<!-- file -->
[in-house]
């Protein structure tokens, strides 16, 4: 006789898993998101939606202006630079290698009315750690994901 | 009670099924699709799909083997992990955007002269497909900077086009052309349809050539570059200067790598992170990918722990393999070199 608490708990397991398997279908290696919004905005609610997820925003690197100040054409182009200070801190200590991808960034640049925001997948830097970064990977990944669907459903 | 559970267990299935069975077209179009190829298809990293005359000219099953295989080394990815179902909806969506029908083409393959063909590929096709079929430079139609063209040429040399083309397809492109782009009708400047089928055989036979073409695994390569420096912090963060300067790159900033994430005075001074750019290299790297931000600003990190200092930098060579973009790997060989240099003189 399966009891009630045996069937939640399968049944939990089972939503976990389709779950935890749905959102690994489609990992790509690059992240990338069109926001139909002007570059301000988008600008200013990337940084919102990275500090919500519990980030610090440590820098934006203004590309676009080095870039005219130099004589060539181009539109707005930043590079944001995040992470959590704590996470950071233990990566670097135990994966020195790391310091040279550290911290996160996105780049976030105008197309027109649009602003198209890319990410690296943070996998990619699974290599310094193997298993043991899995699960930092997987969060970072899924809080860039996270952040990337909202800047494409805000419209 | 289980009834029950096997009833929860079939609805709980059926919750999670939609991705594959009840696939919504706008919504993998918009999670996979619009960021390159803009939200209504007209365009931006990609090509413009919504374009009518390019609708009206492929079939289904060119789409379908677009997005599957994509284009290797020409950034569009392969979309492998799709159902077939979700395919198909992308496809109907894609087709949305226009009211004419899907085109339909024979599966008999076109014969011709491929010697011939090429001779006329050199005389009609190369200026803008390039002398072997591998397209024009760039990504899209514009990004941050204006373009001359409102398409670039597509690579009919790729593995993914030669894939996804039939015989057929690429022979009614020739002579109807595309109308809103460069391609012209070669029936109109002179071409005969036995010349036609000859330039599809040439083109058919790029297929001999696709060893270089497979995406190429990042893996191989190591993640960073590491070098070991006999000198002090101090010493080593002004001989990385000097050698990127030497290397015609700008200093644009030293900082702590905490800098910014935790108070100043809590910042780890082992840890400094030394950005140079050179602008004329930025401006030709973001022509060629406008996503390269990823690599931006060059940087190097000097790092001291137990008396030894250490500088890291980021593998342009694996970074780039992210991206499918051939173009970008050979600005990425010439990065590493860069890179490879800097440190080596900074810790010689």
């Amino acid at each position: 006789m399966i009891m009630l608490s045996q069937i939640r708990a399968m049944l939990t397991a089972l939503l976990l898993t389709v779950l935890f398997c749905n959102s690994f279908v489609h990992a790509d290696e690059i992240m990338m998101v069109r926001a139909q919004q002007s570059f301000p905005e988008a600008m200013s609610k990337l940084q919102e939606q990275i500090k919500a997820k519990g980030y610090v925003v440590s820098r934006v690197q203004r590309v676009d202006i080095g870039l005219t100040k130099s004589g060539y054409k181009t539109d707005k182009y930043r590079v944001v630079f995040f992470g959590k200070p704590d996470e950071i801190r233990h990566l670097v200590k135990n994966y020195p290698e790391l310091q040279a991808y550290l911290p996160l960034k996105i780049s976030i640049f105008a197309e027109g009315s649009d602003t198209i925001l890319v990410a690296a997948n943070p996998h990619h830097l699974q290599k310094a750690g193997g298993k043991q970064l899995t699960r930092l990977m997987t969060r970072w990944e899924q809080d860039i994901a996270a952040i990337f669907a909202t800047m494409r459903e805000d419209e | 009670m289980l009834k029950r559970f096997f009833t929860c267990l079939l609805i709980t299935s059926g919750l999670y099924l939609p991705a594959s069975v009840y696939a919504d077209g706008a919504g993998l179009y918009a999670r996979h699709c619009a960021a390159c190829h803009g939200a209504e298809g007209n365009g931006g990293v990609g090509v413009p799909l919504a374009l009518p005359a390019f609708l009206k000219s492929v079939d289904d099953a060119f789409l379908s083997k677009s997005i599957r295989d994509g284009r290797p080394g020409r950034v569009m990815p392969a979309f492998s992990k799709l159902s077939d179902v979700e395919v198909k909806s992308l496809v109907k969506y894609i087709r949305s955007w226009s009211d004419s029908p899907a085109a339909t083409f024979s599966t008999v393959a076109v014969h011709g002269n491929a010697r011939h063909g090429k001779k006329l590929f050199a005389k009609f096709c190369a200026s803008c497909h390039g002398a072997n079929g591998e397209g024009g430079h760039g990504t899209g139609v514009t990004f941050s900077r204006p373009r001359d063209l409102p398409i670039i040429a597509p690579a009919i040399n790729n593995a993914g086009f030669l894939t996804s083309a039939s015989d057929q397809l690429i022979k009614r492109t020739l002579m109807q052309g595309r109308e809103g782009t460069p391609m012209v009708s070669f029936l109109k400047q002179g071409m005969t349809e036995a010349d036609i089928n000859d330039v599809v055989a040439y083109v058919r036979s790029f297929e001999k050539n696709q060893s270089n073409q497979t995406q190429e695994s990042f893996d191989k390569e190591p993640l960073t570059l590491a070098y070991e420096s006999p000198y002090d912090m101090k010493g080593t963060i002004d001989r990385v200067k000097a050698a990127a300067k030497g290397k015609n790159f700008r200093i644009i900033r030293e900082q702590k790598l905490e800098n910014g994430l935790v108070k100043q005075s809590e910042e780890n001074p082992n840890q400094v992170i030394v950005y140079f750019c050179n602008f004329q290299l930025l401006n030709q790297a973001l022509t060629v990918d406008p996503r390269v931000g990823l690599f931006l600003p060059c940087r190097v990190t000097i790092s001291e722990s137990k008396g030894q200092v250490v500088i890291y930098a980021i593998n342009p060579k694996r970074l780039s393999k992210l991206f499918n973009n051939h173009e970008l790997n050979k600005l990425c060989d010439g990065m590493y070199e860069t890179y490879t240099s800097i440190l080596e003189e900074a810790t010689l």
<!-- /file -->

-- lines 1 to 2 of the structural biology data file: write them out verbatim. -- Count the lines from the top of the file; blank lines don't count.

[in-house]
């Protein structure tokens, strides 16, 4: 006789898993998101939606202006630079290698009315750690994901 | 009670099924699709799909083997992990955007002269497909900077086009052309349809050539570059200067790598992170990918722990393999070199 608490708990397991398997279908290696919004905005609610997820925003690197100040054409182009200070801190200590991808960034640049925001997948830097970064990977990944669907459903 | 559970267990299935069975077209179009190829298809990293005359000219099953295989080394990815179902909806969506029908083409393959063909590929096709079929430079139609063209040429040399083309397809492109782009009708400047089928055989036979073409695994390569420096912090963060300067790159900033994430005075001074750019290299790297931000600003990190200092930098060579973009790997060989240099003189 399966009891009630045996069937939640399968049944939990089972939503976990389709779950935890749905959102690994489609990992790509690059992240990338069109926001139909002007570059301000988008600008200013990337940084919102990275500090919500519990980030610090440590820098934006203004590309676009080095870039005219130099004589060539181009539109707005930043590079944001995040992470959590704590996470950071233990990566670097135990994966020195790391310091040279550290911290996160996105780049976030105008197309027109649009602003198209890319990410690296943070996998990619699974290599310094193997298993043991899995699960930092997987969060970072899924809080860039996270952040990337909202800047494409805000419209 | 289980009834029950096997009833929860079939609805709980059926919750999670939609991705594959009840696939919504706008919504993998918009999670996979619009960021390159803009939200209504007209365009931006990609090509413009919504374009009518390019609708009206492929079939289904060119789409379908677009997005599957994509284009290797020409950034569009392969979309492998799709159902077939979700395919198909992308496809109907894609087709949305226009009211004419899907085109339909024979599966008999076109014969011709491929010697011939090429001779006329050199005389009609190369200026803008390039002398072997591998397209024009760039990504899209514009990004941050204006373009001359409102398409670039597509690579009919790729593995993914030669894939996804039939015989057929690429022979009614020739002579109807595309109308809103460069391609012209070669029936109109002179071409005969036995010349036609000859330039599809040439083109058919790029297929001999696709060893270089497979995406190429990042893996191989190591993640960073590491070098070991006999000198002090101090010493080593002004001989990385000097050698990127030497290397015609700008200093644009030293900082702590905490800098910014935790108070100043809590910042780890082992840890400094030394950005140079050179602008004329930025401006030709973001022509060629406008996503390269990823690599931006060059940087190097000097790092001291137990008396030894250490500088890291980021593998342009694996970074780039992210991206499918051939173009970008050979600005990425010439990065590493860069890179490879800097440190080596900074810790010689």